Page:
Is the Federal Reserve Hurting Apple Stock?
The Federal Reserve Board last dropped its federal funds rate to an unprecedented zero amid the Q4 2008 housing bust and credit crisis. From there, Federal Reserve and Treasury officials were to add the terms Troubled Asset Relief Program, Operation Twist, and Tapering to the American financial lexicon. In summary, Federal Reserve officials would be purchasing government bonds on the open market, in order to stimulate the domestic economy.
Interestingly, William C. Dudley, Federal Reserve Bank of New York President, has already admitted, “We don’t understand fully how large-scale asset purchase programs work to ease financial market conditions.” Last December, the Federal Reserve still announced that it would be tapering its monthly bond-buying program by $10 billion to $75 billion.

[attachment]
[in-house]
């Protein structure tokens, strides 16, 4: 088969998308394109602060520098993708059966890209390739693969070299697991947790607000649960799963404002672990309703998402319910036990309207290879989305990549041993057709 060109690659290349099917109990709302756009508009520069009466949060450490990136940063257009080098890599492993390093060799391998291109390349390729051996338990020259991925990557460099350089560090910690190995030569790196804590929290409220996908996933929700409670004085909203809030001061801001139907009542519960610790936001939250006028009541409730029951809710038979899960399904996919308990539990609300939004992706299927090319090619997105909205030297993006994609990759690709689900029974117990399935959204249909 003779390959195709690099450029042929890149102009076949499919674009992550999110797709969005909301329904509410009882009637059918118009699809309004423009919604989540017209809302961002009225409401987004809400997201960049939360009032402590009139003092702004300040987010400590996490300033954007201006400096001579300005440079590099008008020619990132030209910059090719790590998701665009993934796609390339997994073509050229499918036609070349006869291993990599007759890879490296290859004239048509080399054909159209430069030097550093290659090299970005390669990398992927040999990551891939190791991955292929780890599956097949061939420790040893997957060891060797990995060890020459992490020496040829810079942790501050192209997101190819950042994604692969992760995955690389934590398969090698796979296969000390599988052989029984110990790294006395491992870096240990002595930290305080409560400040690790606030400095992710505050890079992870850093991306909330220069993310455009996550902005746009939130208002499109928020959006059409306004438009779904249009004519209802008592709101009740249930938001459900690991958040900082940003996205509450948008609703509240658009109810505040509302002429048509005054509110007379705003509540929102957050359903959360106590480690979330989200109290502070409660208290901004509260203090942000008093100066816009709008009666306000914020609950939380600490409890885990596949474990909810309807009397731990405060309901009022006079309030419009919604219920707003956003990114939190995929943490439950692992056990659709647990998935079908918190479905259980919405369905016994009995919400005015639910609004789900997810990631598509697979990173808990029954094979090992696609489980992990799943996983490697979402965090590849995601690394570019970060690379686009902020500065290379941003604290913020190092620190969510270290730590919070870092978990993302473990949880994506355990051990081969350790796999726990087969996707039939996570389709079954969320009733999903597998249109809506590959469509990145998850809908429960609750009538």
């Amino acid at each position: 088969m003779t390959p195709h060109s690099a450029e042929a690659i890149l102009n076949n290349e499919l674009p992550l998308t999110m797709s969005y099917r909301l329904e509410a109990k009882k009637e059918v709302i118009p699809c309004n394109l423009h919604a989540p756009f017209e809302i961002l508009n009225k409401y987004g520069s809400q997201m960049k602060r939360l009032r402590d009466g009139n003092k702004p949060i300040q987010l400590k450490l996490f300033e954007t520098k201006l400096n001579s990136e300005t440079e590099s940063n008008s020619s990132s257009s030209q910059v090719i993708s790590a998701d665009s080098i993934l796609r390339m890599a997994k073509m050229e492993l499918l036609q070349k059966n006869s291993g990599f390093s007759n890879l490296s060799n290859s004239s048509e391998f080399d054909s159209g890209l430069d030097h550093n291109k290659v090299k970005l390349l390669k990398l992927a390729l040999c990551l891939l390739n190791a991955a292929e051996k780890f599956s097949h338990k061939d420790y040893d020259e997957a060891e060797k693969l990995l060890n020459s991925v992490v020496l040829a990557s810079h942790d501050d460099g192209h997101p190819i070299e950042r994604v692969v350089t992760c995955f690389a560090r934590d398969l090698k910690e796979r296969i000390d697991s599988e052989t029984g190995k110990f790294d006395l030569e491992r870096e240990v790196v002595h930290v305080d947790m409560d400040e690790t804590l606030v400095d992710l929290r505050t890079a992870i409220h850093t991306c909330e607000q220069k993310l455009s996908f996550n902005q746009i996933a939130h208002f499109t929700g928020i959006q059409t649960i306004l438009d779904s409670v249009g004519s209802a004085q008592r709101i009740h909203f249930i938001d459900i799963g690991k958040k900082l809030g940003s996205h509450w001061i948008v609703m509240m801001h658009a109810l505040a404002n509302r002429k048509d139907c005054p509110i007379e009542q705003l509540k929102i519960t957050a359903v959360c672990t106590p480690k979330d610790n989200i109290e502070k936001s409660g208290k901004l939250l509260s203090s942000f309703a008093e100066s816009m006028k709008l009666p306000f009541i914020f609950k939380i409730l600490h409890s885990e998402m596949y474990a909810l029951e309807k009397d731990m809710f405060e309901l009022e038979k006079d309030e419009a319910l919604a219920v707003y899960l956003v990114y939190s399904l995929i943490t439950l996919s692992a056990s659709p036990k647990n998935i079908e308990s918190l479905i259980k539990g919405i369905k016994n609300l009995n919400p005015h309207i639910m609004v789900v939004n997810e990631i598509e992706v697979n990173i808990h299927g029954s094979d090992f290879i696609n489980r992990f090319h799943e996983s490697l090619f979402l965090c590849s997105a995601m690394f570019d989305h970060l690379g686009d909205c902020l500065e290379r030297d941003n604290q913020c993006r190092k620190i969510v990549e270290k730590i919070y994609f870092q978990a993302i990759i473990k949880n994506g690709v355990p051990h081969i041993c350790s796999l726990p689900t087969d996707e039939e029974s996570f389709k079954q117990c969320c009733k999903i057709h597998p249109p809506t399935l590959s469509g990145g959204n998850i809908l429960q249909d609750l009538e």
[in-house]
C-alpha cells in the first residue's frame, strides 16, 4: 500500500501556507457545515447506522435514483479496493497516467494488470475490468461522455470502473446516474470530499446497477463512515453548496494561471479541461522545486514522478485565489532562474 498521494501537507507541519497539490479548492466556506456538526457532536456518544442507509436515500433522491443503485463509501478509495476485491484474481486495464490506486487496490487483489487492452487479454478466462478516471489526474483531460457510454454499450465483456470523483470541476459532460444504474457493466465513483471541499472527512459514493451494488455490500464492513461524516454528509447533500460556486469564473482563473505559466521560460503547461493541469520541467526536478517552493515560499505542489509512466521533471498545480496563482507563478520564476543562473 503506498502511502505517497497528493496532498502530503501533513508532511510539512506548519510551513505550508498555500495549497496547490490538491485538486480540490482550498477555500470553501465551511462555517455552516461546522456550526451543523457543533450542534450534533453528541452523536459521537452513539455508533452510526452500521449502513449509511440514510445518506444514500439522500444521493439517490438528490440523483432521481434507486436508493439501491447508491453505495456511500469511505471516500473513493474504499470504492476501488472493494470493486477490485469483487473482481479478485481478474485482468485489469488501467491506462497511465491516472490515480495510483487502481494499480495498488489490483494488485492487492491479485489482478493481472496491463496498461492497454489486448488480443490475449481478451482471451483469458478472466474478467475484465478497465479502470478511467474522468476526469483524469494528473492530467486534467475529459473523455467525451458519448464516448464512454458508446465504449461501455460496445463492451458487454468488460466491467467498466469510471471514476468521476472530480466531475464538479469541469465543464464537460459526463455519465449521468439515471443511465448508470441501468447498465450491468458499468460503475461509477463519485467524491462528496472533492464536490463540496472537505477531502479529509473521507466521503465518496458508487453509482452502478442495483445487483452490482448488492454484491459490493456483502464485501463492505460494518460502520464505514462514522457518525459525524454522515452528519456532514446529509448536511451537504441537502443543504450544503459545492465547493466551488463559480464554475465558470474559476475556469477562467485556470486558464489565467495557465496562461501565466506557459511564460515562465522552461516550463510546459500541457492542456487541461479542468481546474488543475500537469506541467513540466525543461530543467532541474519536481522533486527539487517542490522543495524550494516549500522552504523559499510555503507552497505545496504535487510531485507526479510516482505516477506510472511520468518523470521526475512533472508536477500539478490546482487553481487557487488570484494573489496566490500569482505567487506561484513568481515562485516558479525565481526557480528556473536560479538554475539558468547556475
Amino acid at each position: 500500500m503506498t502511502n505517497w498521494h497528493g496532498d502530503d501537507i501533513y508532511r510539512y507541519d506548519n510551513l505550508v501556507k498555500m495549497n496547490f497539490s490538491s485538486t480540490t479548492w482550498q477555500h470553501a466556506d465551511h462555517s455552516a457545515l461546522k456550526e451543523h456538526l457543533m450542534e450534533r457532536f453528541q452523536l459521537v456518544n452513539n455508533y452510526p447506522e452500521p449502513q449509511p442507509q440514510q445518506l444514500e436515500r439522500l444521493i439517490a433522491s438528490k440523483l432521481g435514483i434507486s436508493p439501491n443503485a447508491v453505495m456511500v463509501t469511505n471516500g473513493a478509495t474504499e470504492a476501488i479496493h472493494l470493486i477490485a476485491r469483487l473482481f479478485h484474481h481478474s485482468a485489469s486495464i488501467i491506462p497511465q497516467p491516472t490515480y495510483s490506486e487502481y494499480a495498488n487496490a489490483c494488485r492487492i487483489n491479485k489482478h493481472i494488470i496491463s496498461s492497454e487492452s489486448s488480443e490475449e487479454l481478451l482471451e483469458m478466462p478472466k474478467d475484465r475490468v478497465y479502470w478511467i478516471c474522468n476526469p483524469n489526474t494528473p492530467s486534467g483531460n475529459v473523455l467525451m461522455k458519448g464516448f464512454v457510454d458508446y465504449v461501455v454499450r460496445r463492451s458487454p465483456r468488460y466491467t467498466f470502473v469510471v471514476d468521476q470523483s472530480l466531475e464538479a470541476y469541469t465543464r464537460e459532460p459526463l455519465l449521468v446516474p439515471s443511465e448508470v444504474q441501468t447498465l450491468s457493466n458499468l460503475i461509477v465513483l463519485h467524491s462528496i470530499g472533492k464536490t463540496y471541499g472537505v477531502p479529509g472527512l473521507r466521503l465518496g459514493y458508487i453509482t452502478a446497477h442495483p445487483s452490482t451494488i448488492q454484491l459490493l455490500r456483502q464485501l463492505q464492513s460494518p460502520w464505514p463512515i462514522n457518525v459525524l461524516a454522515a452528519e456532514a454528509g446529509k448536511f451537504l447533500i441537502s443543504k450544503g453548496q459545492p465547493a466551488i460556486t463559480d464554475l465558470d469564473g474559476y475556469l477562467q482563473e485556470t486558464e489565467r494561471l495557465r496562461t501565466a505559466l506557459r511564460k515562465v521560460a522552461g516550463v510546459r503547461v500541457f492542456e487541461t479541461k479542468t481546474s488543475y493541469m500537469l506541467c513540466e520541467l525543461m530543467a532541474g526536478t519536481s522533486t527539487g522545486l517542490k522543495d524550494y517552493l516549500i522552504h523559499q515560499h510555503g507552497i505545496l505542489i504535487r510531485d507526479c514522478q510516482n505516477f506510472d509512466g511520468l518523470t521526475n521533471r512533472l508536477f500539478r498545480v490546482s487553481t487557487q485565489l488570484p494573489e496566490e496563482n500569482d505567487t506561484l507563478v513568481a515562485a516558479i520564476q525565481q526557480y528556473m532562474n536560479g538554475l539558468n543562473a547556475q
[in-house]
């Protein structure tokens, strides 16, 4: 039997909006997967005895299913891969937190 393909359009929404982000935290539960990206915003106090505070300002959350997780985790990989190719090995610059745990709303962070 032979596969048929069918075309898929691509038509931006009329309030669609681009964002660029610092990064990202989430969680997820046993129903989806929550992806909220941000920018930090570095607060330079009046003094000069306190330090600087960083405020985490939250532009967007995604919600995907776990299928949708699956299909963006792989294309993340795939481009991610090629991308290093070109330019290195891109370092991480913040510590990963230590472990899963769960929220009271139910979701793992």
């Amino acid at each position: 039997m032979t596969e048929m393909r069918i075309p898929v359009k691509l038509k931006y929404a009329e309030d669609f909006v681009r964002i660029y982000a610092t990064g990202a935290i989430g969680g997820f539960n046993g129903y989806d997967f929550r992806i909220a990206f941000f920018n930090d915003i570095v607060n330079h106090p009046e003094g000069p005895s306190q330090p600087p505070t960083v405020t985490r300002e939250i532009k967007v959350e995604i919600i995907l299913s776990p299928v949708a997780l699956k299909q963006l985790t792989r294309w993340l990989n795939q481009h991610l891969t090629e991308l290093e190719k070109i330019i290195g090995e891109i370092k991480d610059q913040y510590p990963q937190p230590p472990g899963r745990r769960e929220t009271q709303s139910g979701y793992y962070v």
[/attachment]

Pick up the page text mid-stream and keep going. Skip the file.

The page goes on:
Over the past eighteen months, Apple (NASDAQ:AAPL) stock was to establish an all-time high at $705.07, on September 21, 2012, before promptly reversing course and descending to a multiyear nadir of $385.10, on April 19, 2013. From there, Apple was to rally sharply off its low to close out the January 21, 2014 trading session at $549.07. The recent volatility in Apple shares may have been the result of Federal Reserve policy and rhetoric. Traders often leverage low interest rates to speculate. The Apple brand, however, has emerged as somewhat of a proven commodity as its ecosystem matures and growth rates slow.